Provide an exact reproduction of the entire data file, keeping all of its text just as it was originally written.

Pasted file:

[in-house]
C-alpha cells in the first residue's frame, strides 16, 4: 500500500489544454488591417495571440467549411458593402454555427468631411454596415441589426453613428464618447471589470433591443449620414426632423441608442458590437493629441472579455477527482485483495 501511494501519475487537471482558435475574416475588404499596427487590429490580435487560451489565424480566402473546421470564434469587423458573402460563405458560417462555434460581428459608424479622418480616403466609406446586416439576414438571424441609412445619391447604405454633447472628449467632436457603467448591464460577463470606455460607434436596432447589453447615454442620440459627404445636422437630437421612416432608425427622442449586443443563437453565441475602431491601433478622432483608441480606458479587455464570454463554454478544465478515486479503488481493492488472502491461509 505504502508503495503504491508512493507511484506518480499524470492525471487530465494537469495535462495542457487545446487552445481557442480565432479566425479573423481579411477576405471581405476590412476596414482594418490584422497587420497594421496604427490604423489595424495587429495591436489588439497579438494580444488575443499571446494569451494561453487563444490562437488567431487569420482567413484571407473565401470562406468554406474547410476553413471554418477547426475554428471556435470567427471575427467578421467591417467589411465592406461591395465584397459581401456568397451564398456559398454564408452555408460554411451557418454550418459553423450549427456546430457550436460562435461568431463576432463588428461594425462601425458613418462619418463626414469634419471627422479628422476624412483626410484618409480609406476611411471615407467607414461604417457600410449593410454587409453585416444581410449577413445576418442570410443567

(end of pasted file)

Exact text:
[in-house]
C-alpha cells in the first residue's frame, strides 16, 4: 500500500489544454488591417495571440467549411458593402454555427468631411454596415441589426453613428464618447471589470433591443449620414426632423441608442458590437493629441472579455477527482485483495 501511494501519475487537471482558435475574416475588404499596427487590429490580435487560451489565424480566402473546421470564434469587423458573402460563405458560417462555434460581428459608424479622418480616403466609406446586416439576414438571424441609412445619391447604405454633447472628449467632436457603467448591464460577463470606455460607434436596432447589453447615454442620440459627404445636422437630437421612416432608425427622442449586443443563437453565441475602431491601433478622432483608441480606458479587455464570454463554454478544465478515486479503488481493492488472502491461509 505504502508503495503504491508512493507511484506518480499524470492525471487530465494537469495535462495542457487545446487552445481557442480565432479566425479573423481579411477576405471581405476590412476596414482594418490584422497587420497594421496604427490604423489595424495587429495591436489588439497579438494580444488575443499571446494569451494561453487563444490562437488567431487569420482567413484571407473565401470562406468554406474547410476553413471554418477547426475554428471556435470567427471575427467578421467591417467589411465592406461591395465584397459581401456568397451564398456559398454564408452555408460554411451557418454550418459553423450549427456546430457550436460562435461568431463576432463588428461594425462601425458613418462619418463626414469634419471627422479628422476624412483626410484618409480609406476611411471615407467607414461604417457600410449593410454587409453585416444581410449577413445576418442570410443567